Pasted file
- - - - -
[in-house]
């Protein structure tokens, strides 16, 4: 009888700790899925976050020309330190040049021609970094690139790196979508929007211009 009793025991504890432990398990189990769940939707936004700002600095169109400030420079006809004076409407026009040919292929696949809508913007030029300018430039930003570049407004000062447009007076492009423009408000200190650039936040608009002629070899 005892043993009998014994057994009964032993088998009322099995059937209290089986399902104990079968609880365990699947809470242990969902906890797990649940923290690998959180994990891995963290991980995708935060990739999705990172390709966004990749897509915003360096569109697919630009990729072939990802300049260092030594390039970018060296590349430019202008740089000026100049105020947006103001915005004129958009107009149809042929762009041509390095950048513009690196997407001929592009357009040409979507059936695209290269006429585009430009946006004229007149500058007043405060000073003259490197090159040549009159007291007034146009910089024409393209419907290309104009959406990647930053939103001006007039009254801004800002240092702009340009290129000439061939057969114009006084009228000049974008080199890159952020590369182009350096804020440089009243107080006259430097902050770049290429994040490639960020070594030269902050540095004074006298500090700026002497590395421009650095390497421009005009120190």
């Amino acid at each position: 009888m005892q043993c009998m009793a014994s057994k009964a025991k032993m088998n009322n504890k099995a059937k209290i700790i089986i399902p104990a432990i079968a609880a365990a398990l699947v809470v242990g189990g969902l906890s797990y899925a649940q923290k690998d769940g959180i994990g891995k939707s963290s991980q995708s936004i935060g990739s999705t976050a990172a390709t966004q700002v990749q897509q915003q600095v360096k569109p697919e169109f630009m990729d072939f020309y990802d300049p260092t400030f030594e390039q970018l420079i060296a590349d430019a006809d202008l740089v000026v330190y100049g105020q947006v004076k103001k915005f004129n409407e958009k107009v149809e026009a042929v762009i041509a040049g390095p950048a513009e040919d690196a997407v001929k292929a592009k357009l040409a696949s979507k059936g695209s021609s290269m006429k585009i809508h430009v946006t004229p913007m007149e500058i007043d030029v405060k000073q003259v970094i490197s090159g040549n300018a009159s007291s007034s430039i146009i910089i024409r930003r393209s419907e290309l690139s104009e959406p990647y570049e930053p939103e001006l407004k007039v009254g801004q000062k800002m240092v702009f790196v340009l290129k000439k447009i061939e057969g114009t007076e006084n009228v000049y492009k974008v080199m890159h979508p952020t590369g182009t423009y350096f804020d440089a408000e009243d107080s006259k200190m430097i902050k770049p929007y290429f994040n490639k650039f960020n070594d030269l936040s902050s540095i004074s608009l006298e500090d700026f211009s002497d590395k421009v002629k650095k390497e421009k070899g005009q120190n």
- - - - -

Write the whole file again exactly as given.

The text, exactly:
[in-house]
């Protein structure tokens, strides 16, 4: 009888700790899925976050020309330190040049021609970094690139790196979508929007211009 009793025991504890432990398990189990769940939707936004700002600095169109400030420079006809004076409407026009040919292929696949809508913007030029300018430039930003570049407004000062447009007076492009423009408000200190650039936040608009002629070899 005892043993009998014994057994009964032993088998009322099995059937209290089986399902104990079968609880365990699947809470242990969902906890797990649940923290690998959180994990891995963290991980995708935060990739999705990172390709966004990749897509915003360096569109697919630009990729072939990802300049260092030594390039970018060296590349430019202008740089000026100049105020947006103001915005004129958009107009149809042929762009041509390095950048513009690196997407001929592009357009040409979507059936695209290269006429585009430009946006004229007149500058007043405060000073003259490197090159040549009159007291007034146009910089024409393209419907290309104009959406990647930053939103001006007039009254801004800002240092702009340009290129000439061939057969114009006084009228000049974008080199890159952020590369182009350096804020440089009243107080006259430097902050770049290429994040490639960020070594030269902050540095004074006298500090700026002497590395421009650095390497421009005009120190």
């Amino acid at each position: 009888m005892q043993c009998m009793a014994s057994k009964a025991k032993m088998n009322n504890k099995a059937k209290i700790i089986i399902p104990a432990i079968a609880a365990a398990l699947v809470v242990g189990g969902l906890s797990y899925a649940q923290k690998d769940g959180i994990g891995k939707s963290s991980q995708s936004i935060g990739s999705t976050a990172a390709t966004q700002v990749q897509q915003q600095v360096k569109p697919e169109f630009m990729d072939f020309y990802d300049p260092t400030f030594e390039q970018l420079i060296a590349d430019a006809d202008l740089v000026v330190y100049g105020q947006v004076k103001k915005f004129n409407e958009k107009v149809e026009a042929v762009i041509a040049g390095p950048a513009e040919d690196a997407v001929k292929a592009k357009l040409a696949s979507k059936g695209s021609s290269m006429k585009i809508h430009v946006t004229p913007m007149e500058i007043d030029v405060k000073q003259v970094i490197s090159g040549n300018a009159s007291s007034s430039i146009i910089i024409r930003r393209s419907e290309l690139s104009e959406p990647y570049e930053p939103e001006l407004k007039v009254g801004q000062k800002m240092v702009f790196v340009l290129k000439k447009i061939e057969g114009t007076e006084n009228v000049y492009k974008v080199m890159h979508p952020t590369g182009t423009y350096f804020d440089a408000e009243d107080s006259k200190m430097i902050k770049p929007y290429f994040n490639k650039f960020n070594d030269l936040s902050s540095i004074s608009l006298e500090d700026f211009s002497d590395k421009v002629k650095k390497e421009k070899g005009q120190n």